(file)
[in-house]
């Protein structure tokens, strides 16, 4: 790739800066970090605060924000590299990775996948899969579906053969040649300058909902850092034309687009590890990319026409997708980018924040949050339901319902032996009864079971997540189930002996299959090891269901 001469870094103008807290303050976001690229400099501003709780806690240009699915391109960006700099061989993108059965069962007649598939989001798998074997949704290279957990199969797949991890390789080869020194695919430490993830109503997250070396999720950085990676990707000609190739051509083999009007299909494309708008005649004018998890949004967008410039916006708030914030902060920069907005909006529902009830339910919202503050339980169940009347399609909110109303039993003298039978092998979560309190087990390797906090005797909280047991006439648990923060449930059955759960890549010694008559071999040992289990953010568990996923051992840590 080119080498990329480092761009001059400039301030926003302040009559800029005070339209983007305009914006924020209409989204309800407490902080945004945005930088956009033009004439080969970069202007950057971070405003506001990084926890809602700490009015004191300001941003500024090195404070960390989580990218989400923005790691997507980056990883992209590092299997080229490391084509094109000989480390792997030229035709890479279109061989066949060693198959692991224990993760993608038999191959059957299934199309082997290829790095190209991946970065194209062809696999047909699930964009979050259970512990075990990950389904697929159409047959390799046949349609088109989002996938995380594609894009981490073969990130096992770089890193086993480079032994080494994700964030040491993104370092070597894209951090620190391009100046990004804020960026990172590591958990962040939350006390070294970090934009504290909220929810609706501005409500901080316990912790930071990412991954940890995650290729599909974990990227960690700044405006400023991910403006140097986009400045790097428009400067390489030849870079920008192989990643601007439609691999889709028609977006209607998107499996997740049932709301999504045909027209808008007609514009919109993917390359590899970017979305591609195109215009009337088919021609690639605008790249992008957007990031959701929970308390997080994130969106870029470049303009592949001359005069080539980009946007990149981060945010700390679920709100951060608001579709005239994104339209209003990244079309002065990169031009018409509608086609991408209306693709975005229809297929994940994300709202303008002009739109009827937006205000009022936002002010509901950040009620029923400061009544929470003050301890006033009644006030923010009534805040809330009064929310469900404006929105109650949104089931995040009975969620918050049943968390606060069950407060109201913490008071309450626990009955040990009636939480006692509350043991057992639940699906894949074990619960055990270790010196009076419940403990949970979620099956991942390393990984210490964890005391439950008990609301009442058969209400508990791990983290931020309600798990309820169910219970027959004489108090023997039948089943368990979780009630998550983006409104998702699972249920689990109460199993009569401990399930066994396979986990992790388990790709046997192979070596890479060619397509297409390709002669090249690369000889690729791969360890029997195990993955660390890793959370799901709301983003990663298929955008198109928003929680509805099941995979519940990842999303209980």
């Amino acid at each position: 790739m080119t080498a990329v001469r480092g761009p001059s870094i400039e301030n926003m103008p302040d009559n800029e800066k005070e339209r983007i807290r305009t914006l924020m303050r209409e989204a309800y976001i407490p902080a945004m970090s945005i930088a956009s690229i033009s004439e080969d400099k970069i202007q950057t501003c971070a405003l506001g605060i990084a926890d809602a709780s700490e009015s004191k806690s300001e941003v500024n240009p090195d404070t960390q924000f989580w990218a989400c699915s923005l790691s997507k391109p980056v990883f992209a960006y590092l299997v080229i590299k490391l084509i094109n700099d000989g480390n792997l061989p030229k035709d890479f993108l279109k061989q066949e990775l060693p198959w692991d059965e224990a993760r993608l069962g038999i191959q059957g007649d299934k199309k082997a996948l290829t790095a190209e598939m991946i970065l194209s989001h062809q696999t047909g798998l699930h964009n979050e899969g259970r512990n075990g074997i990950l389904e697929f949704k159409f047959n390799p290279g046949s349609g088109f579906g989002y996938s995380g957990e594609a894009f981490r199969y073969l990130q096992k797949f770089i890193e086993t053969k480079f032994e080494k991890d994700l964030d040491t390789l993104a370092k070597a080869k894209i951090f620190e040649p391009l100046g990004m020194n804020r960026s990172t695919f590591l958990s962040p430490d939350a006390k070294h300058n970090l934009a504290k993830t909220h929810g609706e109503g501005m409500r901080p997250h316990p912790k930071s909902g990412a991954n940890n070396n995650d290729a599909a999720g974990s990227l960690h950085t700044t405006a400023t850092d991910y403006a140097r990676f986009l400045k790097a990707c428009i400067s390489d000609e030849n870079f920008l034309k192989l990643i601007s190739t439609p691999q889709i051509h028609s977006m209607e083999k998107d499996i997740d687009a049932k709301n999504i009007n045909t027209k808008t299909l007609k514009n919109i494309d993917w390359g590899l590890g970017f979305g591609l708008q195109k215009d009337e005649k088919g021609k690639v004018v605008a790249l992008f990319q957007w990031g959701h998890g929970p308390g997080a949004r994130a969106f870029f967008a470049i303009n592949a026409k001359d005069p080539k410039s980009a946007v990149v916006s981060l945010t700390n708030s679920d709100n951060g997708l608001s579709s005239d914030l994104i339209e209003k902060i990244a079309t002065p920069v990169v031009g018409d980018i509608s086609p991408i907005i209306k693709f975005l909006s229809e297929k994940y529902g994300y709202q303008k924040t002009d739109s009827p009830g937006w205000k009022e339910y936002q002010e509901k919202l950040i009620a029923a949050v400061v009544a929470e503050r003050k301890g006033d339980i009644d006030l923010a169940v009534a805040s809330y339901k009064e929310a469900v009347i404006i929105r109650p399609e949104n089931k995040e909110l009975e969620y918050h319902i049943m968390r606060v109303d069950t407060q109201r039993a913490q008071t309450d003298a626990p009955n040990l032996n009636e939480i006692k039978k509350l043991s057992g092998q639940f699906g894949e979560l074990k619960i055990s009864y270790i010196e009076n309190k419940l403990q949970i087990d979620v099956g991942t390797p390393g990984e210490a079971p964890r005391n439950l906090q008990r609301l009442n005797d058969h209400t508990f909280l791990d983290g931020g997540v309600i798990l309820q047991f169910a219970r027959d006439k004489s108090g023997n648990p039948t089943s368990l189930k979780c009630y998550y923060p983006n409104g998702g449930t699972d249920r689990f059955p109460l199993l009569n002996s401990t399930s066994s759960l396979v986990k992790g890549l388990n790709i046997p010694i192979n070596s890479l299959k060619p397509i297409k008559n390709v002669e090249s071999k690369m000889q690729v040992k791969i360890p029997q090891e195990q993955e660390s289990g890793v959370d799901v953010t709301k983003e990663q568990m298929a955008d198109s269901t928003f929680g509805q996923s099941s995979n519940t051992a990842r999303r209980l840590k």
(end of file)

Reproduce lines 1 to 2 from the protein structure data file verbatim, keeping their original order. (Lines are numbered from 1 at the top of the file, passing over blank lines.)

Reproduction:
[in-house]
């Protein structure tokens, strides 16, 4: 790739800066970090605060924000590299990775996948899969579906053969040649300058909902850092034309687009590890990319026409997708980018924040949050339901319902032996009864079971997540189930002996299959090891269901 001469870094103008807290303050976001690229400099501003709780806690240009699915391109960006700099061989993108059965069962007649598939989001798998074997949704290279957990199969797949991890390789080869020194695919430490993830109503997250070396999720950085990676990707000609190739051509083999009007299909494309708008005649004018998890949004967008410039916006708030914030902060920069907005909006529902009830339910919202503050339980169940009347399609909110109303039993003298039978092998979560309190087990390797906090005797909280047991006439648990923060449930059955759960890549010694008559071999040992289990953010568990996923051992840590 080119080498990329480092761009001059400039301030926003302040009559800029005070339209983007305009914006924020209409989204309800407490902080945004945005930088956009033009004439080969970069202007950057971070405003506001990084926890809602700490009015004191300001941003500024090195404070960390989580990218989400923005790691997507980056990883992209590092299997080229490391084509094109000989480390792997030229035709890479279109061989066949060693198959692991224990993760993608038999191959059957299934199309082997290829790095190209991946970065194209062809696999047909699930964009979050259970512990075990990950389904697929159409047959390799046949349609088109989002996938995380594609894009981490073969990130096992770089890193086993480079032994080494994700964030040491993104370092070597894209951090620190391009100046990004804020960026990172590591958990962040939350006390070294970090934009504290909220929810609706501005409500901080316990912790930071990412991954940890995650290729599909974990990227960690700044405006400023991910403006140097986009400045790097428009400067390489030849870079920008192989990643601007439609691999889709028609977006209607998107499996997740049932709301999504045909027209808008007609514009919109993917390359590899970017979305591609195109215009009337088919021609690639605008790249992008957007990031959701929970308390997080994130969106870029470049303009592949001359005069080539980009946007990149981060945010700390679920709100951060608001579709005239994104339209209003990244079309002065990169031009018409509608086609991408209306693709975005229809297929994940994300709202303008002009739109009827937006205000009022936002002010509901950040009620029923400061009544929470003050301890006033009644006030923010009534805040809330009064929310469900404006929105109650949104089931995040009975969620918050049943968390606060069950407060109201913490008071309450626990009955040990009636939480006692509350043991057992639940699906894949074990619960055990270790010196009076419940403990949970979620099956991942390393990984210490964890005391439950008990609301009442058969209400508990791990983290931020309600798990309820169910219970027959004489108090023997039948089943368990979780009630998550983006409104998702699972249920689990109460199993009569401990399930066994396979986990992790388990790709046997192979070596890479060619397509297409390709002669090249690369000889690729791969360890029997195990993955660390890793959370799901709301983003990663298929955008198109928003929680509805099941995979519940990842999303209980």